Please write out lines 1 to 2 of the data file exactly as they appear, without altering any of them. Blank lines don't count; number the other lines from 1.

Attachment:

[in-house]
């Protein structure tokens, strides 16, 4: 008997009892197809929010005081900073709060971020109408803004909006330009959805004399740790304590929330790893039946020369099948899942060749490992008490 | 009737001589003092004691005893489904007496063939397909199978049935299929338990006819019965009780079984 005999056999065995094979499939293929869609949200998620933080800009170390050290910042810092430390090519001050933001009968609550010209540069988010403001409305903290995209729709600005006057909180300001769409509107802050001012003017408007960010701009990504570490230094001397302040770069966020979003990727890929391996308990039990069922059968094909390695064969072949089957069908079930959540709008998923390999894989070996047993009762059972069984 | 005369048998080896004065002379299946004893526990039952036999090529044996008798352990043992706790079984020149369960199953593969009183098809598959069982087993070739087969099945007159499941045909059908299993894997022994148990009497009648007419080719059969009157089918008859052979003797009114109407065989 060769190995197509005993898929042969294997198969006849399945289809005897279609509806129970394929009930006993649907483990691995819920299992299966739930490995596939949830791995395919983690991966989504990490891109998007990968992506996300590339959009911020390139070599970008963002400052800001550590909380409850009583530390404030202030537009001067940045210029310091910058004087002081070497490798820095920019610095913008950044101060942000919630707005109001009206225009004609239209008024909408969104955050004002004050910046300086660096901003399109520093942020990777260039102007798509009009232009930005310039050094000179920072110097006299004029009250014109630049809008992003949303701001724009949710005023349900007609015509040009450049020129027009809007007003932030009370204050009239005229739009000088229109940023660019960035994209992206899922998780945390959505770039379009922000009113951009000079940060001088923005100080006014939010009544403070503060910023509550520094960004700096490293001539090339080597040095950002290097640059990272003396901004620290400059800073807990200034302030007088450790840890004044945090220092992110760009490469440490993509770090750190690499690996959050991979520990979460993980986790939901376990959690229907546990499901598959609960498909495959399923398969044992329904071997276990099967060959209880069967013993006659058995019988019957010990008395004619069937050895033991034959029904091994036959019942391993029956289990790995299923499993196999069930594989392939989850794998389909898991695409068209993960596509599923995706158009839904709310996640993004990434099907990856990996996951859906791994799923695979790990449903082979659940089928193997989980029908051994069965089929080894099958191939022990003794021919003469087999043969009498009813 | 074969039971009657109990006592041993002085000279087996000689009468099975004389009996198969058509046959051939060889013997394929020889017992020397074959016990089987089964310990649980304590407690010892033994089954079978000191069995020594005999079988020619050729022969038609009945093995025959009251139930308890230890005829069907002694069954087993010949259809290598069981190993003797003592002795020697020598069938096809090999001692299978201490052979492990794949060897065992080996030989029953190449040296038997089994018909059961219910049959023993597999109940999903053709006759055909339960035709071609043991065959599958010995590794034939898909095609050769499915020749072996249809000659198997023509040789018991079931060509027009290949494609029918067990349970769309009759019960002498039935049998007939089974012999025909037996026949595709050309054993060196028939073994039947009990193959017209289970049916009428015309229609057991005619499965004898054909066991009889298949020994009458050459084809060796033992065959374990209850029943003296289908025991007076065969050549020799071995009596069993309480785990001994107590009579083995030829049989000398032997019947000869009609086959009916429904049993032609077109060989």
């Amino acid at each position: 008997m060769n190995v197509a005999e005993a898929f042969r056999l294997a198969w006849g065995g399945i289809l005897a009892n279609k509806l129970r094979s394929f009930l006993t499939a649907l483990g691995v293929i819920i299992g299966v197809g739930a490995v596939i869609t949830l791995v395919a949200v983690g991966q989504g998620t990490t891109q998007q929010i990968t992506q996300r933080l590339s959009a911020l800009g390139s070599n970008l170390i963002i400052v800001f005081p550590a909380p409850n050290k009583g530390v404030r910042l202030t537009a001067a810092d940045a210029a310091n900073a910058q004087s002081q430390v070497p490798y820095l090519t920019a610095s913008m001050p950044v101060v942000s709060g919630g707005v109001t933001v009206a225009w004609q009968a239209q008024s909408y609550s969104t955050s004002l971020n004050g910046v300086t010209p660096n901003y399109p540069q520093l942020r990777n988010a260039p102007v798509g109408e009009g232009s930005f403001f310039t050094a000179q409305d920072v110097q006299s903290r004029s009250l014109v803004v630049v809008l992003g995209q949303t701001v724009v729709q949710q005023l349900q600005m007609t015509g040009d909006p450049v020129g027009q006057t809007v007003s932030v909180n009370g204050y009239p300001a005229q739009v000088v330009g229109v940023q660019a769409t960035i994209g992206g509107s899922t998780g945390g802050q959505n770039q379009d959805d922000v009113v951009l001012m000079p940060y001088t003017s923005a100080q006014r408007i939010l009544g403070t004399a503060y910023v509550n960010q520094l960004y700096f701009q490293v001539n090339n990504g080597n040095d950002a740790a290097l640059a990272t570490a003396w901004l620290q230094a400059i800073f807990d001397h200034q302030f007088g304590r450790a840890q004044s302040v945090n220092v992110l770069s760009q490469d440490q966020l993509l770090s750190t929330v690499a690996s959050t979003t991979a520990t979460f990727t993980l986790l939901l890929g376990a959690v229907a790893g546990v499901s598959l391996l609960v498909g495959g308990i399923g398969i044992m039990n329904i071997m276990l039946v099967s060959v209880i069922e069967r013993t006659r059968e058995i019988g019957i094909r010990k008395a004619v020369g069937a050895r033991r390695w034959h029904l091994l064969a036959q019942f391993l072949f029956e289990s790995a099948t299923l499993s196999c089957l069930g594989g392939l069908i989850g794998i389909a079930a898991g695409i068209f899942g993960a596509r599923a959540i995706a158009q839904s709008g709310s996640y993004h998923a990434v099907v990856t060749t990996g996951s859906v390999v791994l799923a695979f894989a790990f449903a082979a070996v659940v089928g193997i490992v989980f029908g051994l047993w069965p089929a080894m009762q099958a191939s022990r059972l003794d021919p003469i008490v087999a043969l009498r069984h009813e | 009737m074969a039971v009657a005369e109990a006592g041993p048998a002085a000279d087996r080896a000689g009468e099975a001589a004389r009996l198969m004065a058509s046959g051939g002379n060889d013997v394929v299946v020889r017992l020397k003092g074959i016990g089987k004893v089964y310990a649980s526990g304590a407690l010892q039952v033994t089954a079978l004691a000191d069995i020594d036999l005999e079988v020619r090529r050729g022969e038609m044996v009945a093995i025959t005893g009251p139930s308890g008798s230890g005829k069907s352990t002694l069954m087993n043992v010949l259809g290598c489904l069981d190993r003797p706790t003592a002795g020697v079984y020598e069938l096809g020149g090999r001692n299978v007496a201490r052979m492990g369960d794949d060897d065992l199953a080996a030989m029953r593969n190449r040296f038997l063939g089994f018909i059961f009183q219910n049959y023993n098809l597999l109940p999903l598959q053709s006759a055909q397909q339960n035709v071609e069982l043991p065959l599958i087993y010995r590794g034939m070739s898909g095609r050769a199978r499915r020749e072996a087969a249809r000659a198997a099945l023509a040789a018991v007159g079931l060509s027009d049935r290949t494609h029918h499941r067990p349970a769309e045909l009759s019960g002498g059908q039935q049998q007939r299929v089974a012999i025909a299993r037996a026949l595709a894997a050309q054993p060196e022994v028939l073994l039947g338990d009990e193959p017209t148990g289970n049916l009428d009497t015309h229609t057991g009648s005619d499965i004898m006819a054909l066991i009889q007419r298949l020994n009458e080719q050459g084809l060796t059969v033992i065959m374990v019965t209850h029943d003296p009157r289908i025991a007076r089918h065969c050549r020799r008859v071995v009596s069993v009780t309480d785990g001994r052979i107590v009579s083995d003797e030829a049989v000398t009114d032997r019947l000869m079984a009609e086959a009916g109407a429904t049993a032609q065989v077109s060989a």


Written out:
[in-house]
């Protein structure tokens, strides 16, 4: 008997009892197809929010005081900073709060971020109408803004909006330009959805004399740790304590929330790893039946020369099948899942060749490992008490 | 009737001589003092004691005893489904007496063939397909199978049935299929338990006819019965009780079984 005999056999065995094979499939293929869609949200998620933080800009170390050290910042810092430390090519001050933001009968609550010209540069988010403001409305903290995209729709600005006057909180300001769409509107802050001012003017408007960010701009990504570490230094001397302040770069966020979003990727890929391996308990039990069922059968094909390695064969072949089957069908079930959540709008998923390999894989070996047993009762059972069984 | 005369048998080896004065002379299946004893526990039952036999090529044996008798352990043992706790079984020149369960199953593969009183098809598959069982087993070739087969099945007159499941045909059908299993894997022994148990009497009648007419080719059969009157089918008859052979003797009114109407065989 060769190995197509005993898929042969294997198969006849399945289809005897279609509806129970394929009930006993649907483990691995819920299992299966739930490995596939949830791995395919983690991966989504990490891109998007990968992506996300590339959009911020390139070599970008963002400052800001550590909380409850009583530390404030202030537009001067940045210029310091910058004087002081070497490798820095920019610095913008950044101060942000919630707005109001009206225009004609239209008024909408969104955050004002004050910046300086660096901003399109520093942020990777260039102007798509009009232009930005310039050094000179920072110097006299004029009250014109630049809008992003949303701001724009949710005023349900007609015509040009450049020129027009809007007003932030009370204050009239005229739009000088229109940023660019960035994209992206899922998780945390959505770039379009922000009113951009000079940060001088923005100080006014939010009544403070503060910023509550520094960004700096490293001539090339080597040095950002290097640059990272003396901004620290400059800073807990200034302030007088450790840890004044945090220092992110760009490469440490993509770090750190690499690996959050991979520990979460993980986790939901376990959690229907546990499901598959609960498909495959399923398969044992329904071997276990099967060959209880069967013993006659058995019988019957010990008395004619069937050895033991034959029904091994036959019942391993029956289990790995299923499993196999069930594989392939989850794998389909898991695409068209993960596509599923995706158009839904709310996640993004990434099907990856990996996951859906791994799923695979790990449903082979659940089928193997989980029908051994069965089929080894099958191939022990003794021919003469087999043969009498009813 | 074969039971009657109990006592041993002085000279087996000689009468099975004389009996198969058509046959051939060889013997394929020889017992020397074959016990089987089964310990649980304590407690010892033994089954079978000191069995020594005999079988020619050729022969038609009945093995025959009251139930308890230890005829069907002694069954087993010949259809290598069981190993003797003592002795020697020598069938096809090999001692299978201490052979492990794949060897065992080996030989029953190449040296038997089994018909059961219910049959023993597999109940999903053709006759055909339960035709071609043991065959599958010995590794034939898909095609050769499915020749072996249809000659198997023509040789018991079931060509027009290949494609029918067990349970769309009759019960002498039935049998007939089974012999025909037996026949595709050309054993060196028939073994039947009990193959017209289970049916009428015309229609057991005619499965004898054909066991009889298949020994009458050459084809060796033992065959374990209850029943003296289908025991007076065969050549020799071995009596069993309480785990001994107590009579083995030829049989000398032997019947000869009609086959009916429904049993032609077109060989």